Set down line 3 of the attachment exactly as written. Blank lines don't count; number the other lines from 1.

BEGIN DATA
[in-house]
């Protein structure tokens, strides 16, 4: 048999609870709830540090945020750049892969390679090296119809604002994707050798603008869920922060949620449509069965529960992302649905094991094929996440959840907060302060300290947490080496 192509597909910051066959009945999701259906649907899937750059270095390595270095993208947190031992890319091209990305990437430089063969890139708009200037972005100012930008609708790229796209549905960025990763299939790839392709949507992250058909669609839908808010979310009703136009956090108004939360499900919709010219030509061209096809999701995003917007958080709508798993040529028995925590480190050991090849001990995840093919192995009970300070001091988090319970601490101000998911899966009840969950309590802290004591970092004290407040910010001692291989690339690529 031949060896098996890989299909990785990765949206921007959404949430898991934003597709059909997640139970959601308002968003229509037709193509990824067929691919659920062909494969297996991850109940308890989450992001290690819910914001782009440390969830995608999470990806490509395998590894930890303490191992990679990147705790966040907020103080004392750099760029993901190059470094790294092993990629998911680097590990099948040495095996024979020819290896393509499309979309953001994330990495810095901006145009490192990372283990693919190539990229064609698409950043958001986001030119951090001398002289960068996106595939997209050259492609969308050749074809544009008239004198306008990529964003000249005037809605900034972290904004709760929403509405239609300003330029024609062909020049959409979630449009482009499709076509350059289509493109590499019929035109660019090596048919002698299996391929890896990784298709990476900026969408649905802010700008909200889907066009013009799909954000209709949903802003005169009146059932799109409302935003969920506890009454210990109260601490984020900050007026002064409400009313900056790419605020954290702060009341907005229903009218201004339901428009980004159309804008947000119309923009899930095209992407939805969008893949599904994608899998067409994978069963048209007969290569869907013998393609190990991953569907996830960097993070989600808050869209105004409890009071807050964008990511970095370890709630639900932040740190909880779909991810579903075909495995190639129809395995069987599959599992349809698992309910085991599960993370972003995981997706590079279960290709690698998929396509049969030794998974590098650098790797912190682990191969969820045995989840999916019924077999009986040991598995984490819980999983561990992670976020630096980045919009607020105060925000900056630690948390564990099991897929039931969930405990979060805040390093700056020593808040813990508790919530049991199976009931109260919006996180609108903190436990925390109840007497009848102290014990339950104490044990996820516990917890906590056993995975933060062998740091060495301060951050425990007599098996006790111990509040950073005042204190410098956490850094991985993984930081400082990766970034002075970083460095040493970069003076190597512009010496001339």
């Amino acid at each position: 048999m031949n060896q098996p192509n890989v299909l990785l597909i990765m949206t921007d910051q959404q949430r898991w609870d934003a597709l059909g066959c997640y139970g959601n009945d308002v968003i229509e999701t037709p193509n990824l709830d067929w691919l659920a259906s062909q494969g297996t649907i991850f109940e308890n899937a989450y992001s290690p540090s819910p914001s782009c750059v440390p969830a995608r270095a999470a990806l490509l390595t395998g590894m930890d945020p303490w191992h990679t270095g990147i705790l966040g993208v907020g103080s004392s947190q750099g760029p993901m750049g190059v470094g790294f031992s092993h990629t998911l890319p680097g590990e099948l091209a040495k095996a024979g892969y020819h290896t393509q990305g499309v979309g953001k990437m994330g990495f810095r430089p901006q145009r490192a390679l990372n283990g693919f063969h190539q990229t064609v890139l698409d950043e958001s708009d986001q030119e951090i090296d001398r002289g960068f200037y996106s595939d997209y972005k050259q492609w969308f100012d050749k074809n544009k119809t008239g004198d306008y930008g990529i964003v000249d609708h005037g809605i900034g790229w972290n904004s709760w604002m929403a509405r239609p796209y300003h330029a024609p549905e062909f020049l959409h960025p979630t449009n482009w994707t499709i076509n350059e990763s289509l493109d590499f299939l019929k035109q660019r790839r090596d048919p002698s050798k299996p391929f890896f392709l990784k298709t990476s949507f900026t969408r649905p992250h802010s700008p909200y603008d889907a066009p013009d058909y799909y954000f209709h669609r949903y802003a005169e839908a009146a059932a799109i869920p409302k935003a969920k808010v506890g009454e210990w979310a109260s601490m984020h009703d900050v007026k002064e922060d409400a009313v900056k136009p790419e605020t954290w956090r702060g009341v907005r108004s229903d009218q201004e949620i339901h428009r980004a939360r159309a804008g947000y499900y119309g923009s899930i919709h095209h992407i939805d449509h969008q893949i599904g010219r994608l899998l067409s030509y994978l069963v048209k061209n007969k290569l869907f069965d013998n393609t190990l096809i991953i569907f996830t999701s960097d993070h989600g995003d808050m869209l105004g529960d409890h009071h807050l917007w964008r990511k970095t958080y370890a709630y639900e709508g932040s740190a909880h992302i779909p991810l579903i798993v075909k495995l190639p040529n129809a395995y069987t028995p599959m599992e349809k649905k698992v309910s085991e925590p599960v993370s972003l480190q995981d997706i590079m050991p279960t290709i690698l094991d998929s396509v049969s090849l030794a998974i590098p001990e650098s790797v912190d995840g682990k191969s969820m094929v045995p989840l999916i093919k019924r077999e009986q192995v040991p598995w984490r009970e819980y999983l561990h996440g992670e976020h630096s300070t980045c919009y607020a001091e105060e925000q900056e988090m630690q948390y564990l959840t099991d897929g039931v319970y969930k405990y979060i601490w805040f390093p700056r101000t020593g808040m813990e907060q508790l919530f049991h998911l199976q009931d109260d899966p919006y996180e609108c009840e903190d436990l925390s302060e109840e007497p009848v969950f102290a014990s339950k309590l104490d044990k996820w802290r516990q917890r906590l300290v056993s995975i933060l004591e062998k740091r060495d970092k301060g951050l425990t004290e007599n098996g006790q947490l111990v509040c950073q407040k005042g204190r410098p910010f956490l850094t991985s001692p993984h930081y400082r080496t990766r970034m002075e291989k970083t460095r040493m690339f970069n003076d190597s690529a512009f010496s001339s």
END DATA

């Amino acid at each position: 048999m031949n060896q098996p192509n890989v299909l990785l597909i990765m949206t921007d910051q959404q949430r898991w609870d934003a597709l059909g066959c997640y139970g959601n009945d308002v968003i229509e999701t037709p193509n990824l709830d067929w691919l659920a259906s062909q494969g297996t649907i991850f109940e308890n899937a989450y992001s290690p540090s819910p914001s782009c750059v440390p969830a995608r270095a999470a990806l490509l390595t395998g590894m930890d945020p303490w191992h990679t270095g990147i705790l966040g993208v907020g103080s004392s947190q750099g760029p993901m750049g190059v470094g790294f031992s092993h990629t998911l890319p680097g590990e099948l091209a040495k095996a024979g892969y020819h290896t393509q990305g499309v979309g953001k990437m994330g990495f810095r430089p901006q145009r490192a390679l990372n283990g693919f063969h190539q990229t064609v890139l698409d950043e958001s708009d986001q030119e951090i090296d001398r002289g960068f200037y996106s595939d997209y972005k050259q492609w969308f100012d050749k074809n544009k119809t008239g004198d306008y930008g990529i964003v000249d609708h005037g809605i900034g790229w972290n904004s709760w604002m929403a509405r239609p796209y300003h330029a024609p549905e062909f020049l959409h960025p979630t449009n482009w994707t499709i076509n350059e990763s289509l493109d590499f299939l019929k035109q660019r790839r090596d048919p002698s050798k299996p391929f890896f392709l990784k298709t990476s949507f900026t969408r649905p992250h802010s700008p909200y603008d889907a066009p013009d058909y799909y954000f209709h669609r949903y802003a005169e839908a009146a059932a799109i869920p409302k935003a969920k808010v506890g009454e210990w979310a109260s601490m984020h009703d900050v007026k002064e922060d409400a009313v900056k136009p790419e605020t954290w956090r702060g009341v907005r108004s229903d009218q201004e949620i339901h428009r980004a939360r159309a804008g947000y499900y119309g923009s899930i919709h095209h992407i939805d449509h969008q893949i599904g010219r994608l899998l067409s030509y994978l069963v048209k061209n007969k290569l869907f069965d013998n393609t190990l096809i991953i569907f996830t999701s960097d993070h989600g995003d808050m869209l105004g529960d409890h009071h807050l917007w964008r990511k970095t958080y370890a709630y639900e709508g932040s740190a909880h992302i779909p991810l579903i798993v075909k495995l190639p040529n129809a395995y069987t028995p599959m599992e349809k649905k698992v309910s085991e925590p599960v993370s972003l480190q995981d997706i590079m050991p279960t290709i690698l094991d998929s396509v049969s090849l030794a998974i590098p001990e650098s790797v912190d995840g682990k191969s969820m094929v045995p989840l999916i093919k019924r077999e009986q192995v040991p598995w984490r009970e819980y999983l561990h996440g992670e976020h630096s300070t980045c919009y607020a001091e105060e925000q900056e988090m630690q948390y564990l959840t099991d897929g039931v319970y969930k405990y979060i601490w805040f390093p700056r101000t020593g808040m813990e907060q508790l919530f049991h998911l199976q009931d109260d899966p919006y996180e609108c009840e903190d436990l925390s302060e109840e007497p009848v969950f102290a014990s339950k309590l104490d044990k996820w802290r516990q917890r906590l300290v056993s995975i933060l004591e062998k740091r060495d970092k301060g951050l425990t004290e007599n098996g006790q947490l111990v509040c950073q407040k005042g204190r410098p910010f956490l850094t991985s001692p993984h930081y400082r080496t990766r970034m002075e291989k970083t460095r040493m690339f970069n003076d190597s690529a512009f010496s001339s």